The existence of epipophyses on the cervical vertebrae of most sauropods, together with those in theropods and birds, suggests that epaxial muscles were inserting above the postzygapophyses at least by the origin of Saurischia. Epipophyses are also known in basal ornithischians, e.g., Lesothosaurus Galton, 1978 (Sereno, 1991b, figure 8A) and Heterodontosaurus Crompton & Charig, 1962 (Santa Luca, 1980, figure 5A), and also in the basal pterosaur Rhamphorhynchus Meyer, 1846 (Bonde & Christiansen, 2003, figures 6–9), suggesting that these insertion points were in use at the base of Dinosauria and possibly Ornithodira.
In sauropods, the size and location of the epipophyses is variable: in C8 of Giraffatitan, the epipophyses are approximately half as high above the centrum as the neurapophysis (Fig. 7.4); in anterior cervicals of Erketu, the epipophyses are equally as high as the tips of the neural spines (Fig. 7.5), although the spines are higher in posterior cervicals. It is possible that in the posterior cervicals of some Apatosaurus ajax Marsh, 1877 specimens, the epipophyses are higher than the metapophyses (Fig. 7.1), but it is difficult to be sure as the vertebrae that seem to most closely approach this condition are at least partly reconstructed in plaster (Barbour, 1890, figure 1). In any event, it is clear from preserved sequences of Apatosaurus cervicals (Gilmore, 1936, plate XXIV; Upchurch, Tomida & Barrett, 2005, plate 1) that in this genus the neural spines are proportionally higher relative to the epipophyses in the anterior cervicals than in the posterior. The trend is opposite in Erketu, in which the epipophyses increasingly dominate neural spines anteriorly. This further demonstrates the variety of different mechanical strategies used by different sauropods to support their long necks. In those sauropods without ostensible epipophyses, phylogenetic bracketing nevertheless suggests that muscles did insert above the postzygapophyses, but the insertions are not marked by obvious scars or processes and these muscles were probably less important than those attached to the spine.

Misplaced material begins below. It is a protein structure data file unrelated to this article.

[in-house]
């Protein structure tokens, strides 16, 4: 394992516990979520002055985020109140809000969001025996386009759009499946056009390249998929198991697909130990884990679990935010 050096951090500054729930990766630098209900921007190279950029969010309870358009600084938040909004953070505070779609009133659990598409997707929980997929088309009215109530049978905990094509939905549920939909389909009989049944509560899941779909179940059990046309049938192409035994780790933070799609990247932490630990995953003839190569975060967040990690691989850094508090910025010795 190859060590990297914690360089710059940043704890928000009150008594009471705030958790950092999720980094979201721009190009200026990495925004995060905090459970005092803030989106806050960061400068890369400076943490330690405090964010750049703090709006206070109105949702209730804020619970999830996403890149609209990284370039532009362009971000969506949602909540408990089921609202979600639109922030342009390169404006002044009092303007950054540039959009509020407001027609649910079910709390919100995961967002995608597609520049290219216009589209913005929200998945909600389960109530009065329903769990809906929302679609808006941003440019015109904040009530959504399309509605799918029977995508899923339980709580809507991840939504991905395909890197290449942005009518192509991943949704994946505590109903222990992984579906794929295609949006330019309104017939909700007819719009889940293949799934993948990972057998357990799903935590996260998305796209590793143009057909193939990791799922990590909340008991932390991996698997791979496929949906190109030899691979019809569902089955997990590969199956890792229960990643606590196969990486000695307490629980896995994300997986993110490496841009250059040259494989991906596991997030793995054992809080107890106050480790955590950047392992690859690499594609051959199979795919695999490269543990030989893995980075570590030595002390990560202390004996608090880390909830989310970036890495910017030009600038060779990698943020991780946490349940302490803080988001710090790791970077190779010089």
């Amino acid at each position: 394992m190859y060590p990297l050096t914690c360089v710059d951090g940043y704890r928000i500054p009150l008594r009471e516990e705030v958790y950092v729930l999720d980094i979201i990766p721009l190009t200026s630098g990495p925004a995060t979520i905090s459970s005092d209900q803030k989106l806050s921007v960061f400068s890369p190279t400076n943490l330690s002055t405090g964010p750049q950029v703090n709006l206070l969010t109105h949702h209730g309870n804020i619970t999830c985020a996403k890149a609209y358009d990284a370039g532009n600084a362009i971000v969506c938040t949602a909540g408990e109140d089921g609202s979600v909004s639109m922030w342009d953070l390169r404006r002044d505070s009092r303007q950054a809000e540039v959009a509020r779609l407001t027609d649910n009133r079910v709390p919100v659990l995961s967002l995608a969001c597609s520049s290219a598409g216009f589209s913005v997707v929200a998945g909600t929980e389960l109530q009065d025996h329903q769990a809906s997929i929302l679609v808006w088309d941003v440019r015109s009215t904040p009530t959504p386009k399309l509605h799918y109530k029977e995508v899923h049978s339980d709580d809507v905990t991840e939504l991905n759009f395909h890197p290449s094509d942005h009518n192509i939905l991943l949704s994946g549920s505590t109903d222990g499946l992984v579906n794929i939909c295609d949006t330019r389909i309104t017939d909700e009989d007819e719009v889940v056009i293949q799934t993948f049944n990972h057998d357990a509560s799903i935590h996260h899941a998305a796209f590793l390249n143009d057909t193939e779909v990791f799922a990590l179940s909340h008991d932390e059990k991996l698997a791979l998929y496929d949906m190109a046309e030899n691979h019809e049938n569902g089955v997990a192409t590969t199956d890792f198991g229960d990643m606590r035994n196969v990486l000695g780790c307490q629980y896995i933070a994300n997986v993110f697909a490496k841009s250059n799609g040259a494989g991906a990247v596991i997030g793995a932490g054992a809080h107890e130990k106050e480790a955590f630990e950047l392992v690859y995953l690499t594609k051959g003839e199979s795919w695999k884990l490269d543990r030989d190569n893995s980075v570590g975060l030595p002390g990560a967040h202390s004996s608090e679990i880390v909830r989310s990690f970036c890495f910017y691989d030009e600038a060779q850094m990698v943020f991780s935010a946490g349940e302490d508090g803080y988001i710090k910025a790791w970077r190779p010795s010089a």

In extant birds, cervical ribs are the insertion points for the M flexor colli lateralis, M flexor colli medialis and M longus colli ventralis hypaxial muscles (Zweers, Vanden Berge & Koppendraier, 1987; Baumel et al., 1993; see also Fig. 5). No bird has cervical ribs long enough to overlap, but the tendons that insert on the cervical ribs do overlap and are free to slide past each other longitudinally. In less derived saurischians, including sauropods, the ventral tendons are ossified into long, overlapping cervical ribs (Klein, Christian & Sander, 2012) which are secondarily shortened to less than a centrum length in Diplodocoidea and in Maniraptoriformes, including birds. The null hypothesis is that the long cervical ribs of theropods and sauropods functioned similarly to the short cervical ribs and long tendons of birds, as the insertions of long hypaxial muscles. However, some aspects of muscle insertion in sauropod necks are mysterious and may be illuminated by closer comparisons to their extant relatives.
In birds, ossification (or at least mineralization) of tendon has many functional effects: it (1) restricts tendon deformation; (2) reduces tendon strain at a given stress; (3) accommodates higher load bearing (to a point; see below); and (4) reduces damage to the tendon (Landis & Silver, 2002, p. 1153). In general, proportionally longer and thinner tendons are more extensible and allow more elastic recoil, and shorter, thicker tendons are less extensible and provide less elastic recoil (Biewener, 2008, pp. 272–274). Mineralization or ossification reduces the extensibility of a tendon, and can allow a long, thin tendon to behave more like a short, thick one. Ossified tendons in the lower limbs of birds are typically found distal to the knee (Hutchinson, 2002, p. 1071), where the tendons are constrained to be long and thin by the overall construction of the limb; ossification may be the only viable way for birds to advantageously shift the mechanical properties of these tendons.
The long hypaxial tendons in the necks of sauropod dinosaurs may have been similarly constrained. Ossification of the hypaxial tendons into long cervical ribs may have provided several benefits for sauropods:
Long tendons move the bulk of the hypaxial neck muscles closer to the base of the neck, which reduces the lever arm of the neck mass. Tendon has a much lower Young’s modulus than bone, and reducing the elastic recoil of the hypaxial tendons would have allowed the hypaxial muscles of sauropods to more directly affect the vertebrae to which they were attached. Reduced tendon elasticity is known to improve position control of the involved muscles (Alexander, 2002, p. 1009).
It has been suggested (Wedel, Cifelli & Sanders, 2000b, p. 380) that elongate cervical ribs may have played a role in ventrally stabilizing the neck, i.e., preventing involuntary dorsal extension by contracting antagonistically against the stronger epaxial tension members (which had to counteract gravity in addition to shifting the mass of the neck).
Stiff cervical ribs would have helped provide lateral stabilization for the neck, which would have been especially important in taxa with epaxial tension members concentrated on the midline (i.e., those with non-bifid spines) as discussed above.